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Diphtheria resurges in Nigeria; 34 lives lost; experts call for mass vaccination

With a resurgence of diphtheria disease in some parts of Nigeria, experts have raised concerns about the vaccination coverage and the waning immunity in adolescents and adults in the country.

Experts say there is a need for increased awareness among the populace to curtail the spread of the disease as the country is battling multiple disease outbreaks.

The Director-General of the Nigeria Centre for Disease Control and Prevention, Dr Ifedayo Adetifa, has confirmed that diphtheria has killed at least 34 persons in the country.

The NCDC had, in an advisory, said it had responded to reports of diphtheria cases in Lagos and Kano States and was monitoring the situation in Osun and Yobe States where cases were being picked up.

Diphtheria is a serious bacterial infection caused by the bacterium called Corynebacterium species that affects the nose, throat, and sometimes, skin of an individual.

The Kano State Government has confirmed the outbreak of the disease, disclosing that it had recorded 100 suspected cases.

The President of the Nigeria Biological Safety Association, Prof Ademola Denloye, said diphtheria is a bacterial disease, and it could be a challenge to control it.

Denloye, who is also a Professor in the Department of Zoology and Environmental Biology at Lagos State University, said “Although it can be prevented by vaccination, the question is do we have the vaccines available and have we been administering them?”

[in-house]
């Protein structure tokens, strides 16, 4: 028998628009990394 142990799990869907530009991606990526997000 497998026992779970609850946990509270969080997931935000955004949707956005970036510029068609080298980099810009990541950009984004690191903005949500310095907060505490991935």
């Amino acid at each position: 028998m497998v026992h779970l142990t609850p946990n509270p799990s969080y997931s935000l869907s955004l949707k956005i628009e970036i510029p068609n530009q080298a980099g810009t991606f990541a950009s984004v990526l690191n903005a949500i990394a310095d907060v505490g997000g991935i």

Also, a Professor of Public Health, Tanimola Akande, said it is worrisome that a vaccine-preventable disease is still resurging in the country.

 “It means people are not protected and our immune system is low. Routine immunisation coverage is very low in Nigeria. Officially, they say the vaccine is available but are people accessing it?” he asked.

Also, an associate Professor of Virology at the Osun State University, Dr Waidi Sule, said the country should be concerned that the disease is resurging.

“We need massive revaccination, especially of all the children at risk because it should not be a problem. So, if we have a resurgence, we need to intensify the vaccination rate as fast as possible,” Sule said.

Meanwhile, the Nigerian Medical Association has said that the country can handle the outbreak.

Speaking with The PUNCH, the NMA President, Dr Uche Ojinmah said “We should not expect too much problem because we have been given the immunisation for diphtheria, that is diphtheria, pertussis, and tetanus.

“So, I don’t know why we are even having an outbreak, it means that either a section of the country, if it is within this country, is not doing the right thing or maybe we have a vaccine failure.”

To curtail the outbreak, Ojinmah said there is a need for increased awareness.

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